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Why it’s not time to hit the panic button on Team USA in the pool

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The Tokyo Olympics were by no means a failure for Team USA in the pool, though it might look that way at first glance.

While the women’s overall medal count increased from 16 to 18 — thanks in part to the addition of the women’s 1500-meter freestyle — the overall gold medal count decreased to just three — in large part due to Australia’s return to dominance. And while in past Olympics, Team USA consistently produced the breakout swimmer(s) of each Olympics (Katie Ledecky, Simone Manuel, Missy Franklin, etc.), this year, that title undeniably belonged to Australia’s Ariarne Titmus.

In total, Australia won 14 medals — but eight of them were gold.

That doesn’t mean it’s time to hit the panic button for Team USA. While the U.S. didn’t dominate the top of the podium as many are used to, there are plenty of reasons to believe that USA Swimming’s future is bright.

There’s more depth than ever before

Anyone who has watched a collegiate conference meet understands the importance of depth to winning a championship. Even in an ‘individual’ sport like swimming, teams that have depth are simply more successful. This held true in Tokyo, where at this year’s Olympics, there were six events in which the U.S. women got two swimmers on the podium. That’s the most since 1984.

These included events in which, five years ago, the United States failed to medal at all.

The women’s 200-meter breaststroke in Tokyo saw Annie Lazor and Lilly King make the podium. In Rio, King didn’t even make the top eight, placing 12th overall. Fellow American Molly Hannis placed 16th.

In the 200-meter butterfly, the U.S. had no medalists five years. But Regan Smith and Hali Flickinger grabbed silver and bronze, respectively, in Tokyo.

Don’t forget the up-and-comers

All things considered, the USA Swimming team in Tokyo was exceptionally young. Of the 26-person roster, 10 were teenagers. While facing your first Olympics at such a young age can lead to a lot of pressure, many responded well.

Katie Grimes placed fourth in the 800-meter freestyle at just 15-years-old. Torri Huske, at 18, finished one one-hundredth of a second away from a bronze medal in the 100-meter butterfly. 17-year-old Lydia Jacoby could very well be the future of American sprint breaststroke. Bella Sims, who made the Olympic Team on the 4×200-meter freestyle relay, could very well qualify individually in the 200-meter freestyle in 2024.

There are also some that didn’t even make the team but had a strong showing at the U.S. Olympic Trials in Omaha. Gretchen Walsh — the younger sister of Olympic silver-medalist Alex Walsh — finished fifth in the 50 free in a time of 24.74, just off of her personal best. As she heads to college at Virginia alongside her sister, look for her to make strides and potentially make the team in Paris.

This younger generation is poised for success. As Women’s Olympic team coach Greg Meehan pointed out, their experience in Tokyo bodes well for 2024, where these athletes will already have an idea as to how to manage the pressure of the Olympics.

“It is exciting with such a young team,” Meehan told the Washington Post. “But the one thing you’re going to know from the United States is no one is just going to let them walk to their spot in 2024. They’re going to have to earn it.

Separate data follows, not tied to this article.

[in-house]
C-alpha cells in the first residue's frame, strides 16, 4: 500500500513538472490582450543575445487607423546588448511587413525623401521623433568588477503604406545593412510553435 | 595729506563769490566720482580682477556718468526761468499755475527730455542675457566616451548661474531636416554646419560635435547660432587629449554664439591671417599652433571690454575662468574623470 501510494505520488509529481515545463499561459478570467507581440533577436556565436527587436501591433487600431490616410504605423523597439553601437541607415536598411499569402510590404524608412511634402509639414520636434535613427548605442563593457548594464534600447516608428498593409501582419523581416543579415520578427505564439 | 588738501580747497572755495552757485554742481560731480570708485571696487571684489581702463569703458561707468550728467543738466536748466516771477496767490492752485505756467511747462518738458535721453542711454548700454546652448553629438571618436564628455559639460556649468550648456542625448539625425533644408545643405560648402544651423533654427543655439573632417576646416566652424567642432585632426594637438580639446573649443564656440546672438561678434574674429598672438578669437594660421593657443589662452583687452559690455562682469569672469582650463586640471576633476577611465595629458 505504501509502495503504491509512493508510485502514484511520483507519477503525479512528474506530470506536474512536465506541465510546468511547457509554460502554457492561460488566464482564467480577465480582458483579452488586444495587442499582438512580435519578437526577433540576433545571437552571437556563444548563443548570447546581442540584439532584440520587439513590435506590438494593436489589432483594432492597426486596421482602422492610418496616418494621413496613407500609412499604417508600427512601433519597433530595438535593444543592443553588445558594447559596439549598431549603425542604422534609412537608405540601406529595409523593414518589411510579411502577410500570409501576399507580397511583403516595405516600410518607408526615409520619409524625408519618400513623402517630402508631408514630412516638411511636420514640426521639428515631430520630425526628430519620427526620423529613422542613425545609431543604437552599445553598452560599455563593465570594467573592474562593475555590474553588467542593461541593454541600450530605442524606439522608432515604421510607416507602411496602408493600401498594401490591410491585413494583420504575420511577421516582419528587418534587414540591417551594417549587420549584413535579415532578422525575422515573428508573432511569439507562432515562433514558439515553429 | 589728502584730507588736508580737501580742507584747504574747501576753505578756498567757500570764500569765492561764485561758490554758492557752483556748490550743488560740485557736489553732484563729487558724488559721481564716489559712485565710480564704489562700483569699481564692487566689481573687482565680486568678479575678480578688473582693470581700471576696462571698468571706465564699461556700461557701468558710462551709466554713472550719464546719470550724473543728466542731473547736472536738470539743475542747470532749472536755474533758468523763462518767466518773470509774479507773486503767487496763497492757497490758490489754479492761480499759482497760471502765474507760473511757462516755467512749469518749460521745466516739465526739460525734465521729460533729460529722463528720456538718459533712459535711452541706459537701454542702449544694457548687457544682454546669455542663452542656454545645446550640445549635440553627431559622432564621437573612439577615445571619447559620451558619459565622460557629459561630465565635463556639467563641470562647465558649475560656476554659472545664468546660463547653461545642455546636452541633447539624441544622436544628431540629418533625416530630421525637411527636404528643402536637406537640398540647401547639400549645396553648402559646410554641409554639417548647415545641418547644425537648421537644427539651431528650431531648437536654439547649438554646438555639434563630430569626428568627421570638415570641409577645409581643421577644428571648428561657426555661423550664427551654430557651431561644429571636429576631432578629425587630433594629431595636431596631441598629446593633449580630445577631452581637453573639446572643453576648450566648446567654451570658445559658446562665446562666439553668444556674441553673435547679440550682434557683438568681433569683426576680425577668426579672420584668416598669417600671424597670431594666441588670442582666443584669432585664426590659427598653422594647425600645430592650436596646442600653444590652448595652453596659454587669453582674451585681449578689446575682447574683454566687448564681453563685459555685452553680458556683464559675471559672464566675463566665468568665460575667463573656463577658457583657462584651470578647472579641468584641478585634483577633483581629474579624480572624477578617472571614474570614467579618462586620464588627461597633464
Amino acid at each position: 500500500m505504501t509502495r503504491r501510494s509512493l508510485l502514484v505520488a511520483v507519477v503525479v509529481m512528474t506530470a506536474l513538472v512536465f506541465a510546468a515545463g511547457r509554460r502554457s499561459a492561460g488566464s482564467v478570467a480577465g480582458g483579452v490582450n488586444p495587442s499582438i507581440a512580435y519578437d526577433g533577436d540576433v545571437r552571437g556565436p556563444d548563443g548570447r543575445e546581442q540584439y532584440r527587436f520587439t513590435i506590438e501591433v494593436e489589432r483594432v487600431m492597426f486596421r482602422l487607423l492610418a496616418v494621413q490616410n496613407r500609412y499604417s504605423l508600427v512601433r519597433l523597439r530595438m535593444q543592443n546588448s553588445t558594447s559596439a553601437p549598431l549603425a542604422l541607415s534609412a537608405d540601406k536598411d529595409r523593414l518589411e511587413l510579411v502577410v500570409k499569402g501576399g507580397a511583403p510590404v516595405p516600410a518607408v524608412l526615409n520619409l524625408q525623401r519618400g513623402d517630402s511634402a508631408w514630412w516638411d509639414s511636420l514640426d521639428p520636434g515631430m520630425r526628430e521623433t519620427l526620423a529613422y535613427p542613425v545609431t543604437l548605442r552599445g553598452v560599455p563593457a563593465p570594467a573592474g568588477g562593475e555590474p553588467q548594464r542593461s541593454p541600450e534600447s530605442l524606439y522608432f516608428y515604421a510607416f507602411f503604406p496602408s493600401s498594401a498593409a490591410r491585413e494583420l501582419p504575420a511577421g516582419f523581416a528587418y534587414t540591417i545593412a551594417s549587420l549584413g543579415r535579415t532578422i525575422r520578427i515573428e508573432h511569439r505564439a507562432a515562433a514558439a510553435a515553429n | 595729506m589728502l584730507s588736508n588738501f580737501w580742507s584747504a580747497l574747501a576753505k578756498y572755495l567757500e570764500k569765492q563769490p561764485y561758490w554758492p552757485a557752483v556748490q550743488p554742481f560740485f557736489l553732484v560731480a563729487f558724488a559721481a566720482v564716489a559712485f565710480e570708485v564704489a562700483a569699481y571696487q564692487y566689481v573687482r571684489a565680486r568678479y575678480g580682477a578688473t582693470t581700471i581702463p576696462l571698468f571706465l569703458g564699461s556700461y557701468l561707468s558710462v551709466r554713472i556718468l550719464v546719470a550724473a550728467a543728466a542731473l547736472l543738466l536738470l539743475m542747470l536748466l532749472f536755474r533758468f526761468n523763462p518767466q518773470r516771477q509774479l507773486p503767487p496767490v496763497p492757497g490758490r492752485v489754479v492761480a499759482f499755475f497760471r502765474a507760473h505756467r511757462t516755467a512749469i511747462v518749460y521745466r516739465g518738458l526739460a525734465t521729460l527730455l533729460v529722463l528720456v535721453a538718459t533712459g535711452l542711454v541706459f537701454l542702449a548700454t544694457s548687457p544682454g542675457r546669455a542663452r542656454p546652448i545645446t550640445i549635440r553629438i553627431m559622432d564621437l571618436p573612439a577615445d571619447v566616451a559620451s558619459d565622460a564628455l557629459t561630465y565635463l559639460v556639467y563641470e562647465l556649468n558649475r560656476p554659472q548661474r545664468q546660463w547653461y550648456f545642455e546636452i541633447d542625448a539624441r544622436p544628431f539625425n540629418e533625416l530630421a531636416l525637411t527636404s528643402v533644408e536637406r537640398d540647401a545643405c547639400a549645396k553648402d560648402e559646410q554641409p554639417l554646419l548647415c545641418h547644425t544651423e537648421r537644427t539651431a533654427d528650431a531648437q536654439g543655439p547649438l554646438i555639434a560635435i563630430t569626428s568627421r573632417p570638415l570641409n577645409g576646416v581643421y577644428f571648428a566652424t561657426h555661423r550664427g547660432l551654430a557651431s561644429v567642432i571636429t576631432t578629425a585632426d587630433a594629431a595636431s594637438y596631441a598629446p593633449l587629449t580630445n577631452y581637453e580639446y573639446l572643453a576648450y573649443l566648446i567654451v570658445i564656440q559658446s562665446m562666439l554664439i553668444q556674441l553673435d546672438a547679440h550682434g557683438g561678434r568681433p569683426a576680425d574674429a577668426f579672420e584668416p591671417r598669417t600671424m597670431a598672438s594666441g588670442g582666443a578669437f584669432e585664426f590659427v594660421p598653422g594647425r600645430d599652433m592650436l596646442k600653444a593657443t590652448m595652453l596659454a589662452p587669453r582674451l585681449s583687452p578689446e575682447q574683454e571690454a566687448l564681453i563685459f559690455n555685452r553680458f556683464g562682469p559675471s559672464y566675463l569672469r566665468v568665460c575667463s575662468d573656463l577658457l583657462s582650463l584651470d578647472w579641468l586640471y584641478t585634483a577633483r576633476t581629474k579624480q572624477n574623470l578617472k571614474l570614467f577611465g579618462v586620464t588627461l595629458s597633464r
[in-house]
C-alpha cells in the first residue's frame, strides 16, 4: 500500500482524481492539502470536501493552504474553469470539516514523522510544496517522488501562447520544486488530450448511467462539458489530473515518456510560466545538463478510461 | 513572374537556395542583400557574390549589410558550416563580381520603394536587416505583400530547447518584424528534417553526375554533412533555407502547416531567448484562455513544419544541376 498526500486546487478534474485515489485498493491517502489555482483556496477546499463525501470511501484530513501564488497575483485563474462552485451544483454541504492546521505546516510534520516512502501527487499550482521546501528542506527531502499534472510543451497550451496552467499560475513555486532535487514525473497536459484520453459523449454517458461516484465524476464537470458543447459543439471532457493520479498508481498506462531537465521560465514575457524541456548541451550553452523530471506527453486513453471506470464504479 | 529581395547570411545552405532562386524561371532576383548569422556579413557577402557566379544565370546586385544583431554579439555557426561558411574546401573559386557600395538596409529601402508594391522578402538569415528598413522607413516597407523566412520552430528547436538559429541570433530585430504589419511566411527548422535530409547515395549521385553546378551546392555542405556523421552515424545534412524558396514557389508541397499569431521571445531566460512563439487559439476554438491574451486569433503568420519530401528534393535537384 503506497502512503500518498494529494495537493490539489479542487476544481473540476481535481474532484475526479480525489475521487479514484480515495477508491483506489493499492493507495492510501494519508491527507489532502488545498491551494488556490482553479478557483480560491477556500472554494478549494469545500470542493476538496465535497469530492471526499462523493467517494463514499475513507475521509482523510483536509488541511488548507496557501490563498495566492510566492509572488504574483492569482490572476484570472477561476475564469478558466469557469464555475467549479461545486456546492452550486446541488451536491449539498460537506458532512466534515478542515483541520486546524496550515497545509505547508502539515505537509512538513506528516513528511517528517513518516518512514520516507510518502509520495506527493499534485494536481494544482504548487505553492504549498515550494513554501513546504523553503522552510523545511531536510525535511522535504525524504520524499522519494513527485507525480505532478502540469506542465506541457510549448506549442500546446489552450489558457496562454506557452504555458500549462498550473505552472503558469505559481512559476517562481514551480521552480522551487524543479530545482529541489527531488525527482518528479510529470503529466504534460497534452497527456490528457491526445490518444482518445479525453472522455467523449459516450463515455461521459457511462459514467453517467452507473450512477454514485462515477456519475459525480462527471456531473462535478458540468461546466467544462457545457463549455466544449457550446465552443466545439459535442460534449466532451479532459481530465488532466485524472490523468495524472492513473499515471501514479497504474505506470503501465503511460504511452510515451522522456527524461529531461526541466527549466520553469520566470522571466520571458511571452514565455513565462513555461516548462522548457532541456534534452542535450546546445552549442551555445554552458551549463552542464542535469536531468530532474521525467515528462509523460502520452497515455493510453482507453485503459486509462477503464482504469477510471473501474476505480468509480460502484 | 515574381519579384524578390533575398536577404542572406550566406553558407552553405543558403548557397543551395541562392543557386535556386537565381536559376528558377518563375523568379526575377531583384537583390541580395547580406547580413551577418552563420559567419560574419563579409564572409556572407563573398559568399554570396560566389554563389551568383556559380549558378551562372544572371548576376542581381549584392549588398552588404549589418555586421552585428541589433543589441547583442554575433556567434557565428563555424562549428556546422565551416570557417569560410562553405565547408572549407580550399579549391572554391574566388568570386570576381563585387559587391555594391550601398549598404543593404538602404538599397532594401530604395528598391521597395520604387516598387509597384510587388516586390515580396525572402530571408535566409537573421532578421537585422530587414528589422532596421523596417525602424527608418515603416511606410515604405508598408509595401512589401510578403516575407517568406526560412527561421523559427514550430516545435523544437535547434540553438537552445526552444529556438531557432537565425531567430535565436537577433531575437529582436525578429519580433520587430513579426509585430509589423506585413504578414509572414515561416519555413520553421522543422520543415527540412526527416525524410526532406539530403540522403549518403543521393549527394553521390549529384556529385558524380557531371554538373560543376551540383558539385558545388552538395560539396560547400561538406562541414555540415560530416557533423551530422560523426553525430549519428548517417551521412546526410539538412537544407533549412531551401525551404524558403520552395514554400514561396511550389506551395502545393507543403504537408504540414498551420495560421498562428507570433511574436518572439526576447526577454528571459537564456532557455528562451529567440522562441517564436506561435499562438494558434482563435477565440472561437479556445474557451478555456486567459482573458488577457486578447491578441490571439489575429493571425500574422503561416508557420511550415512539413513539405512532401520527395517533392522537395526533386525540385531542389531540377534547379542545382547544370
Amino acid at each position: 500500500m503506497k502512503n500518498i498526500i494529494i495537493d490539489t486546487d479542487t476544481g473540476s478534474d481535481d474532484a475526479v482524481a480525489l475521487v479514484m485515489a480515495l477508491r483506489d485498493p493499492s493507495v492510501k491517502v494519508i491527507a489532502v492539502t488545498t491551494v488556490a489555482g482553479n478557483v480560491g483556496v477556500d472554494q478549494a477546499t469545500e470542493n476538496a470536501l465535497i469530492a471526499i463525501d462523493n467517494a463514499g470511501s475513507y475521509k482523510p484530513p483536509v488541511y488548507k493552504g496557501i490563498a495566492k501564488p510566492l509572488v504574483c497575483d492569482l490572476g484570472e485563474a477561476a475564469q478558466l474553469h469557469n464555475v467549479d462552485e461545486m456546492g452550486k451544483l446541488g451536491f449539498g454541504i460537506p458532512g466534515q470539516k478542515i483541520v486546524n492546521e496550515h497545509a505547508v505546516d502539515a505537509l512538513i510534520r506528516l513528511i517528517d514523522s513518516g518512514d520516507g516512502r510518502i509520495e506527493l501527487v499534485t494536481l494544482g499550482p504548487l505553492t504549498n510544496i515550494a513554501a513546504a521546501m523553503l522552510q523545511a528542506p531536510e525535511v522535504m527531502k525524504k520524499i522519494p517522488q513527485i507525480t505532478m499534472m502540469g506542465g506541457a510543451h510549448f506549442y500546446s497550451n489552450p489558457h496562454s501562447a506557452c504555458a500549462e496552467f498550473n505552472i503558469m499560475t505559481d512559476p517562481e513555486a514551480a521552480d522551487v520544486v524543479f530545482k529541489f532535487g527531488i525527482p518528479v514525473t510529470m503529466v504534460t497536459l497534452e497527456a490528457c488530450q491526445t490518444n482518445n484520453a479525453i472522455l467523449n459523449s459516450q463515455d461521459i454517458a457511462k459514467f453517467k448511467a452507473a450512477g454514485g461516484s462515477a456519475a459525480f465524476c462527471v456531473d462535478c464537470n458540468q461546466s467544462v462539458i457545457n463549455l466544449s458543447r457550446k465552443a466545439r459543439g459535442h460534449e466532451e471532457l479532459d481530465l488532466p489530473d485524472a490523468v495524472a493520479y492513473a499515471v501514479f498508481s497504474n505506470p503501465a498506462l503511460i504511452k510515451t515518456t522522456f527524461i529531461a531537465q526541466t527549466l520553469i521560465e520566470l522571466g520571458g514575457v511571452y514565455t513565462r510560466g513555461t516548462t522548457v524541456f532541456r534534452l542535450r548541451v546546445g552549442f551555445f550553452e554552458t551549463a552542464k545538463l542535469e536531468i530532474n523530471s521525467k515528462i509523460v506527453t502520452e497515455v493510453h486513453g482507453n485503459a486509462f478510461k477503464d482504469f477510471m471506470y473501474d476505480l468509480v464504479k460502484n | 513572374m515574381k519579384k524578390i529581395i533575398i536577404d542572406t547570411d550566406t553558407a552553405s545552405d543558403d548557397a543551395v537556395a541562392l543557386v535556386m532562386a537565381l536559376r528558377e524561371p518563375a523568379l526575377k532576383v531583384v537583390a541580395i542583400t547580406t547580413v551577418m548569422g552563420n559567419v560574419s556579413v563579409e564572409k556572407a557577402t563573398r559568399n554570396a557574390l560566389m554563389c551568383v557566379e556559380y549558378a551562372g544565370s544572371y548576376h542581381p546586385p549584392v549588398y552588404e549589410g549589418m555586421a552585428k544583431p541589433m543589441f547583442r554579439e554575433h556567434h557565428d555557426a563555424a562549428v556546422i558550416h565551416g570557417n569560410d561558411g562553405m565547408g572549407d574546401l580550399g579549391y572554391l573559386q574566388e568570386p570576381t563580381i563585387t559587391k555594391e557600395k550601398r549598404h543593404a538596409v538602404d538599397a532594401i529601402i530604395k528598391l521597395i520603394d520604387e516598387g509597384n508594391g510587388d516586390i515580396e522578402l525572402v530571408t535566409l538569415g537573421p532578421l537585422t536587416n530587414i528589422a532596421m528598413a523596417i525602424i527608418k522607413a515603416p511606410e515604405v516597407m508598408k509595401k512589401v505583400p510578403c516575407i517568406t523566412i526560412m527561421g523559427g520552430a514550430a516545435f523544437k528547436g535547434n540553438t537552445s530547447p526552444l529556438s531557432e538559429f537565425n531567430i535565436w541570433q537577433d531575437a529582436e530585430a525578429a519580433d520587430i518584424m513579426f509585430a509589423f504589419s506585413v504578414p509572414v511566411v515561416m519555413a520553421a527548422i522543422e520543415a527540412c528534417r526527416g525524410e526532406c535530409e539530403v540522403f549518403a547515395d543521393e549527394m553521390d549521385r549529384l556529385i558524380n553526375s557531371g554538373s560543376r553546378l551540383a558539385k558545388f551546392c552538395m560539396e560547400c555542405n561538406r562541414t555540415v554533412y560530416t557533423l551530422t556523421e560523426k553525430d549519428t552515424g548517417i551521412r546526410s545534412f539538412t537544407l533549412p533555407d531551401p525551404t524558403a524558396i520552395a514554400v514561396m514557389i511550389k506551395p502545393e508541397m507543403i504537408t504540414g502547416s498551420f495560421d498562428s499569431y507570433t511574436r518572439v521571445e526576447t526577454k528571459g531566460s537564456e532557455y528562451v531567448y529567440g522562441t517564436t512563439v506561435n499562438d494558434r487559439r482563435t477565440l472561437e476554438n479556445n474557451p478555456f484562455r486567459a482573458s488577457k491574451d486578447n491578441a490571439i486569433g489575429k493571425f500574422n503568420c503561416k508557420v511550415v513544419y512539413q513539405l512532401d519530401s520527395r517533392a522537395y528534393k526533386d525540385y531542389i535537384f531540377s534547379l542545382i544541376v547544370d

The best can be even better

Bad meets can happen. And while this was by no means a “bad meet” for the U.S., some of the very best swimmers were not performing at the levels that they are capable of.

Part of that can be attributed to the Covid pandemic, as even the world’s best swimmers struggled to find ideal training conditions. Additionally, the toll the pandemic took on athlete’s mental health has been vast and should not be understated. It can be difficult to train without an end goal in sight. And a year ago, many of these athletes had no idea if the Olympics would even happen.

Consider both Regan Smith and Simone Manuel. Smith is the world record holder in the 200-meter backstroke. She failed to even qualify for the event in Tokyo. And while she had a strong 100-meter backstroke showing, it was still off of her best. But she did shine in the 200-meter butterfly, grabbing silver and showing that she could still reach her potential on the biggest stage in Tokyo.

Then there’s Manuel, the Olympic gold medalist in the 100-meter freestyle and silver medalist in the 50-meter freestyle in Rio. Manuel failed to qualify for the final of the 100-meter freestyle at Olympic Trials back in June. She later revealed that she had been suffering from overtraining syndrome, which caused her to take some time out of the pool. Despite this, the Olympic champion was included on the 4×100-meter freestyle relay in Tokyo, and she delivered. She was one of two swimmers, alongside Abbey Weitzel, who swam under 53 seconds for the United States en route to bronze. While she’s capable of much faster, it was a promising performance for one of Team USA’s best sprinters.

There’s also something to be said for the improvements made by both Flickinger and King. Their stories should be cause for hope among those who finished just outside of medal contention in Tokyo, such as Rhyan White in the 200-meter backstroke.

Some of Team USA’s swimmers are at the beginning of their career. Some are in the middle. And some are at the end. And while the team’s performance in Tokyo may not have been as dominant as it has in year’s past, there’s still plenty of reason to believe that the best is still ahead for the women’s swimming team.